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The 18 months when Madchester ruled the world

When four DJs set off on their holidays to Ibiza, it was the catalyst for an era-defining genre of music from the north of England that spawned ‘baggy’ fashion and the likes of the Happy Mondays and Stone Roses


‘You’re twisting my melon man’: Bez and Shaun Ryder of the Happy Mondays in concert in 1989

‘You’re twisting my melon man’: Bez and Shaun Ryder of the Happy Mondays in concert in 1989

‘You’re twisting my melon man’: Bez and Shaun Ryder of the Happy Mondays in concert in 1989

It was June 1987 and a bunch of friends from England decided to go on holiday for a week in Ibiza. One of them was turning 24 and he wanted a sun break with three of his pals to mark the occasion. The four who journeyed to the Balearic island that summer weren’t to know it at the time, but it would not just change their lives, but also alter British music forever.

The birthday boy was Paul Oakenfold. His friends were Danny Rampling, Nicky Holloway and Johnny Walker. Those names hardly need an introduction to dance lovers now, but when they boarded that Ibiza-bound flight, they were little-known DJs manning the decks in clubs around London.

But while they were in Ibiza, they were bowled over by the all-night club sets from an Argentinian DJ, Alfredo Fiorito. He had been a newspaper journalist, but had left home during the military dictatorship and wound up in Ibiza after a stint in Paris. His sets at Amnesia, an open-air club that had been a farmhouse in a previous life, had become the stuff of legend — as did his euphoric genre-hopping music that was heavily indebted to acid house. And, by 1987, a new recreational drug had arrived to make DJ Alfredo’s music sound even more compelling: ecstasy. It was everywhere in Ibiza that year and Oakenfold and friends would drop their first E on that holiday.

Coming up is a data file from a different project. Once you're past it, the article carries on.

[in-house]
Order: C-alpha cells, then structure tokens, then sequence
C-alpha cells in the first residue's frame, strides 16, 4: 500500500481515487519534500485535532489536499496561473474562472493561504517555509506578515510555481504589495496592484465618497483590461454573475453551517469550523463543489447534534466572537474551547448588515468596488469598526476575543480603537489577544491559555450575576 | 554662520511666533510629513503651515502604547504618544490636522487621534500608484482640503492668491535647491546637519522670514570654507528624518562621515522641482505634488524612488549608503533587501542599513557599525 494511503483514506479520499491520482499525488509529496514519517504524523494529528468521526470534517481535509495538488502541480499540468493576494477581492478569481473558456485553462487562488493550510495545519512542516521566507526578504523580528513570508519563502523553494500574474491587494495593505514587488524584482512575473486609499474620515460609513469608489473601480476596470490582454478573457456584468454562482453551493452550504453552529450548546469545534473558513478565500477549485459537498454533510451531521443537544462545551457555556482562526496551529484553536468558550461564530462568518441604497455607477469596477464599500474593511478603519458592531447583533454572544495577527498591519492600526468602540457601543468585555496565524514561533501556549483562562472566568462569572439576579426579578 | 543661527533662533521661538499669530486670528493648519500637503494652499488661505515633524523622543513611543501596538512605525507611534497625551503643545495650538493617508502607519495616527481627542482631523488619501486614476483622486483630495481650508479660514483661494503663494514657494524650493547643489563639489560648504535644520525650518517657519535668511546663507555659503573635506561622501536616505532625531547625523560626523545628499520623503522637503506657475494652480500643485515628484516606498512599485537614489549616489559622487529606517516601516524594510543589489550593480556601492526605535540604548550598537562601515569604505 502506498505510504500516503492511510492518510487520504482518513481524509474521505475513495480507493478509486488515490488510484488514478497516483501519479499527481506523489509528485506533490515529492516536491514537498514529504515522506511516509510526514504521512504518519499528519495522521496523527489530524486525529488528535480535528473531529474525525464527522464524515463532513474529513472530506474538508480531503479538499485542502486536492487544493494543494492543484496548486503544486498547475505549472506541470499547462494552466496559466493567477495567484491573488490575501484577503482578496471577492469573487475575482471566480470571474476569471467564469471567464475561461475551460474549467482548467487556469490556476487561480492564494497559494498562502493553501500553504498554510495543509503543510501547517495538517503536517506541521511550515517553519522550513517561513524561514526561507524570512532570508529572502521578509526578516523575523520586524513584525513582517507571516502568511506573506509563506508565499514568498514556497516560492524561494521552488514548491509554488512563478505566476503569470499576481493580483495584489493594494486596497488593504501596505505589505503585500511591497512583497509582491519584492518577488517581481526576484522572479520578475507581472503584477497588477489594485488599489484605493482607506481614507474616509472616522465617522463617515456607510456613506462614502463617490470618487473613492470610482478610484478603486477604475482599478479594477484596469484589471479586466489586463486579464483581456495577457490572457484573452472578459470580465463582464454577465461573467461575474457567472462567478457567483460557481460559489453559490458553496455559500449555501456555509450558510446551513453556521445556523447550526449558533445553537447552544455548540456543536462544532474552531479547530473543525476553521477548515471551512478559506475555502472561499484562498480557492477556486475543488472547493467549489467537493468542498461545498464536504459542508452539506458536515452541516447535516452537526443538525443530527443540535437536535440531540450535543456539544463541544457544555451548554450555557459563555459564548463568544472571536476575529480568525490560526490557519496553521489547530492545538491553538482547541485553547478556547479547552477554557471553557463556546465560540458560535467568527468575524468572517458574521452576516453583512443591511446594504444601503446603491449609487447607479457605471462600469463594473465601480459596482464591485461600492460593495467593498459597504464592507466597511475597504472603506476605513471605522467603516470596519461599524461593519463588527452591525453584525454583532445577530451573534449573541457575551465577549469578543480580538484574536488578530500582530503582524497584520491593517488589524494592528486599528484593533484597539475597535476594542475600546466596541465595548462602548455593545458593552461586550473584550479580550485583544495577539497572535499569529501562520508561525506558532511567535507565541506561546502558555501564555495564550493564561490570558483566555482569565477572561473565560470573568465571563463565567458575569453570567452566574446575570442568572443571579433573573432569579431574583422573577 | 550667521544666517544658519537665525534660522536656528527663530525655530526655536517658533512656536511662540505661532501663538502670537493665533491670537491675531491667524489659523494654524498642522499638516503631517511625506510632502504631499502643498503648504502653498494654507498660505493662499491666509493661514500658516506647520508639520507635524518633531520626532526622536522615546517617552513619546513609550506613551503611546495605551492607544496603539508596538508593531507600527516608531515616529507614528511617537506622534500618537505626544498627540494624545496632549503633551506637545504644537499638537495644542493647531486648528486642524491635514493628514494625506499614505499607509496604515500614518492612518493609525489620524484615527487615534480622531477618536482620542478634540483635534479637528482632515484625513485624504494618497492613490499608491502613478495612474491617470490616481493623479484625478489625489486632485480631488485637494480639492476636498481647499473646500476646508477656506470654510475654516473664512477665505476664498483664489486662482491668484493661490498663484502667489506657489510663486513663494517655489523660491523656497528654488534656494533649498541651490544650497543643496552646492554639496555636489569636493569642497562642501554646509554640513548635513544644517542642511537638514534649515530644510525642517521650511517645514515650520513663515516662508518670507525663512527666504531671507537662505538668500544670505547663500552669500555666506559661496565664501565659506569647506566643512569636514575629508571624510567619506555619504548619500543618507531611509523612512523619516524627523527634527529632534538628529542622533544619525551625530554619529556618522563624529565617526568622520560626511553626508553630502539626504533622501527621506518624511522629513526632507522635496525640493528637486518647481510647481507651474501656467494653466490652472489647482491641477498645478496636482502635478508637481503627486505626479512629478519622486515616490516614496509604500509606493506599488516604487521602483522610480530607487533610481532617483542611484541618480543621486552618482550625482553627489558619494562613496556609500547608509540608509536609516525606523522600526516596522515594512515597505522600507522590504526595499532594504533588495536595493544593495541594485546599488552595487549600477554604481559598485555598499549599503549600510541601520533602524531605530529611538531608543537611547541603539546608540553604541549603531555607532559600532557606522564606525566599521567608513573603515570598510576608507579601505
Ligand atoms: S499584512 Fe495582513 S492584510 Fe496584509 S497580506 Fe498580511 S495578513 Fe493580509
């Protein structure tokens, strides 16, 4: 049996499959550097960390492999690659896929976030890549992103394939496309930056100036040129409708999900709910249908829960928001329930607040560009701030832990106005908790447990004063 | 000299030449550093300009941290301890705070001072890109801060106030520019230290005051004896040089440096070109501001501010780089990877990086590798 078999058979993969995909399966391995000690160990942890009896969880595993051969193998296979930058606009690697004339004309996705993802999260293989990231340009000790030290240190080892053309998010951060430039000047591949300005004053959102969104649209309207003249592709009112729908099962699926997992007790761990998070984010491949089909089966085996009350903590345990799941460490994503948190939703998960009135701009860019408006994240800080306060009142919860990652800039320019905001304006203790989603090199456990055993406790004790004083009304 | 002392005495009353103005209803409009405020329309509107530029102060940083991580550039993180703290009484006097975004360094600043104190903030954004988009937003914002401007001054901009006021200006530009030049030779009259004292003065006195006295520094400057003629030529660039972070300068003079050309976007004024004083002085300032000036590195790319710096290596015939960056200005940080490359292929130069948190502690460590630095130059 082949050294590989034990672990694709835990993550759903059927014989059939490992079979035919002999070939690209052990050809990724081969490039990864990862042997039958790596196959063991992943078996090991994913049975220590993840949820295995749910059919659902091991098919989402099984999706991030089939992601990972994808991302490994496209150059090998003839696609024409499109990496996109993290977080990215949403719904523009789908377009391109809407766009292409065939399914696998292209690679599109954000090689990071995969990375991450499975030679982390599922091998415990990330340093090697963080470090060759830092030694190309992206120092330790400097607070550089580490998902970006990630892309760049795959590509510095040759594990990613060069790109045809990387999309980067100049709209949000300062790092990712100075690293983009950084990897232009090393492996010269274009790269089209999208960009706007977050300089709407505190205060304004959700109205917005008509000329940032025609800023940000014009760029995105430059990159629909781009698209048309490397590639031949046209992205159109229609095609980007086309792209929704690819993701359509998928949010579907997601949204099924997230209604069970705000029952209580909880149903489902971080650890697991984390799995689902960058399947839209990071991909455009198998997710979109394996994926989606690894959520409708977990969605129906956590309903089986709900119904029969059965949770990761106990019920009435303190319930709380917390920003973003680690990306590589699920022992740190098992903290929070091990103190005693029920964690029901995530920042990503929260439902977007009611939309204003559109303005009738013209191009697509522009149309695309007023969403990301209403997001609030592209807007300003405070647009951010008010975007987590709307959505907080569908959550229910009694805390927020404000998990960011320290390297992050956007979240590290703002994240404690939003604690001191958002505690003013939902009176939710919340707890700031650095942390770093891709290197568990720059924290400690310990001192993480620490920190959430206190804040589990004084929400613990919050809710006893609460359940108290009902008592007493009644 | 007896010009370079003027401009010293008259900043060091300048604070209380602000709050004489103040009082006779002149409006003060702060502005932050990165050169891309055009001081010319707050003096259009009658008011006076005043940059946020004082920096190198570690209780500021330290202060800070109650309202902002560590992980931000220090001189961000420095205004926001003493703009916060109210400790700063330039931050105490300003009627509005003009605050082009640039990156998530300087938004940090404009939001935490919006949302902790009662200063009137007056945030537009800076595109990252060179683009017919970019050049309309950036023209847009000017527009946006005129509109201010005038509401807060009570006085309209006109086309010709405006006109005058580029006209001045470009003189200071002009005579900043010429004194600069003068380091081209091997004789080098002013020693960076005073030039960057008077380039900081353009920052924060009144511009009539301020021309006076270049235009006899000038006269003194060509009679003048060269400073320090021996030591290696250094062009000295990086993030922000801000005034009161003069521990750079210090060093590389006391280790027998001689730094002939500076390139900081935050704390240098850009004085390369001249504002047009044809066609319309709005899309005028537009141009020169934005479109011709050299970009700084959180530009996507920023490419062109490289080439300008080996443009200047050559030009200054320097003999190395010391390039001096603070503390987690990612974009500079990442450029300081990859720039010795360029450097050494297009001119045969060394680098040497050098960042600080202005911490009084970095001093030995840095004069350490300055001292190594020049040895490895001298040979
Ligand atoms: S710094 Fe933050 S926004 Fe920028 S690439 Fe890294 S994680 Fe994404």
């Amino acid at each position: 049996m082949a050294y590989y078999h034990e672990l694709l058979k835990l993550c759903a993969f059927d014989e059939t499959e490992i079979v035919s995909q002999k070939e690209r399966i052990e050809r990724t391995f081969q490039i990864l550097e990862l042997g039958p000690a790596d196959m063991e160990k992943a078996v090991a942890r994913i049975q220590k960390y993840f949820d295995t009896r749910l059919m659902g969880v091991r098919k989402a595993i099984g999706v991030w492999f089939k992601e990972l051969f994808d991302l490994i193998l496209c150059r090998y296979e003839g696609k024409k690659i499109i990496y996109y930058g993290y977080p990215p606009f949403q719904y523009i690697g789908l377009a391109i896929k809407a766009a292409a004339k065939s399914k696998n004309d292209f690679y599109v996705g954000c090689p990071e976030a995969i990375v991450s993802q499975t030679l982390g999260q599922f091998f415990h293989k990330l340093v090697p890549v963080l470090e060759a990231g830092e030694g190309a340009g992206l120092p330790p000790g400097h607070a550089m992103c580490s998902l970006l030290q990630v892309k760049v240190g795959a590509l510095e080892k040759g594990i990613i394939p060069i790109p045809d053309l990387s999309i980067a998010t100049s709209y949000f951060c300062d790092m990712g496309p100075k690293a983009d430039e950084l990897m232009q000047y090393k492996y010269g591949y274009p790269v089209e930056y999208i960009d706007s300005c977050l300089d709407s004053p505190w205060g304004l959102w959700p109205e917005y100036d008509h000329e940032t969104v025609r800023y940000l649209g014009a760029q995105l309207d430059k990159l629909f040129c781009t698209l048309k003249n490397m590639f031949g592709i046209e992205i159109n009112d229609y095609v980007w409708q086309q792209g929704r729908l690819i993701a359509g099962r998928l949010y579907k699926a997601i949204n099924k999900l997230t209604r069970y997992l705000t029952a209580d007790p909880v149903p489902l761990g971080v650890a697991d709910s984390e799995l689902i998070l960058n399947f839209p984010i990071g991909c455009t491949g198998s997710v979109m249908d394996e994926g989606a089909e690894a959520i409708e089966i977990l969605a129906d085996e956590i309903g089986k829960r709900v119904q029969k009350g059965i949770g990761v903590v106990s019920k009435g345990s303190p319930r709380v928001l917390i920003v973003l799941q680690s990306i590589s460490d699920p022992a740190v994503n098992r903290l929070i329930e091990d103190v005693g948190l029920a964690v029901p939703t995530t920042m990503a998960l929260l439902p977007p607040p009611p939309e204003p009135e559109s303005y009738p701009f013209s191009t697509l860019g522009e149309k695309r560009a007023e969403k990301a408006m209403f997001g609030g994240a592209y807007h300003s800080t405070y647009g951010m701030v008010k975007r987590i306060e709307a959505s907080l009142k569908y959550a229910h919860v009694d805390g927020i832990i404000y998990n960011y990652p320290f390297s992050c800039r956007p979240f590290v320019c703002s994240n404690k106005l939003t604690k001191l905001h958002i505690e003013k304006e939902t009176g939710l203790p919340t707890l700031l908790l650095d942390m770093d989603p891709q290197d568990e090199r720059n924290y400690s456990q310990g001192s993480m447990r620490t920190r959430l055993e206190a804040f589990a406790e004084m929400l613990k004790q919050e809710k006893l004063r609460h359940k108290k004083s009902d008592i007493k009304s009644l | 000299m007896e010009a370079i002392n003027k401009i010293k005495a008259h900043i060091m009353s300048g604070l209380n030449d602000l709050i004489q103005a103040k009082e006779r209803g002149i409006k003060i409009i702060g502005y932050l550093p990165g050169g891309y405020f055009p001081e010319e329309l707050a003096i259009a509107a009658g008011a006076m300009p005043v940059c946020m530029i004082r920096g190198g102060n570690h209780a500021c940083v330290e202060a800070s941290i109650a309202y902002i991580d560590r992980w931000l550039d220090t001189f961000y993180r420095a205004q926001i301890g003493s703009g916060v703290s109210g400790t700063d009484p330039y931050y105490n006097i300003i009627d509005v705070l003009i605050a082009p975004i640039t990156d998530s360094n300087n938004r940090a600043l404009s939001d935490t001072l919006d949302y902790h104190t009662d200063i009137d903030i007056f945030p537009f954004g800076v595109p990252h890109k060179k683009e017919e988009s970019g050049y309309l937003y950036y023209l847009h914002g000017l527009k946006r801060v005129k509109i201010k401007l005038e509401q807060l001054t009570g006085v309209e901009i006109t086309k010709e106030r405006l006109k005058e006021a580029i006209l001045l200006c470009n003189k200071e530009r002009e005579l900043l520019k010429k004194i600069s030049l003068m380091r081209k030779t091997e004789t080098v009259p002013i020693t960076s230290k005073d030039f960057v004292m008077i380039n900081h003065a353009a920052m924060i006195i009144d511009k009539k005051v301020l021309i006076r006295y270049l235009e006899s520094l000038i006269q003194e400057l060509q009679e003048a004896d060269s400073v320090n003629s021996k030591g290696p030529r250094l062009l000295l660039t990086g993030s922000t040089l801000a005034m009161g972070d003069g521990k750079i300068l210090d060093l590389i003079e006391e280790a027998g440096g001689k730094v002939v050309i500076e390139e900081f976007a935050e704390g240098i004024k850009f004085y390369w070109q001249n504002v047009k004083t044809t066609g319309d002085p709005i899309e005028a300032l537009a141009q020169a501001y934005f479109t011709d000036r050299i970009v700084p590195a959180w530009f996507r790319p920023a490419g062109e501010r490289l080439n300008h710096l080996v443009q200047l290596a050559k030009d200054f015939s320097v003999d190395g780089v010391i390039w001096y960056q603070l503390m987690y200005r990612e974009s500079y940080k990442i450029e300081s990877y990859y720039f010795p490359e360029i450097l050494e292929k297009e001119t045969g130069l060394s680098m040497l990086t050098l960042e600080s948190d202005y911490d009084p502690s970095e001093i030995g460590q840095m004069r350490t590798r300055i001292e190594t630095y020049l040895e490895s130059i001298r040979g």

When they returned, they tried to replicate what they had experienced in the clubs of London. Rampling opened a club, Shoom, that became an instant success. Even the flyers were distinctive, and featured the soon-to-be ubiquitous yellow smiley face logo.

Within a year, each of the quartet had become celebrated on dance floors everywhere, especially Oakenfold, and any discussion of the emergence of rave culture in the UK has to include him. If the scene was growing rapidly in the southern half of the country, it would soon become a sensation in the north, especially in Manchester. The Hacienda has now become such a part of the city’s music lore that it’s easy to forget that in the first five years of its existence, it was just another loss-making club in the city — albeit part of the hip Factory Records stable.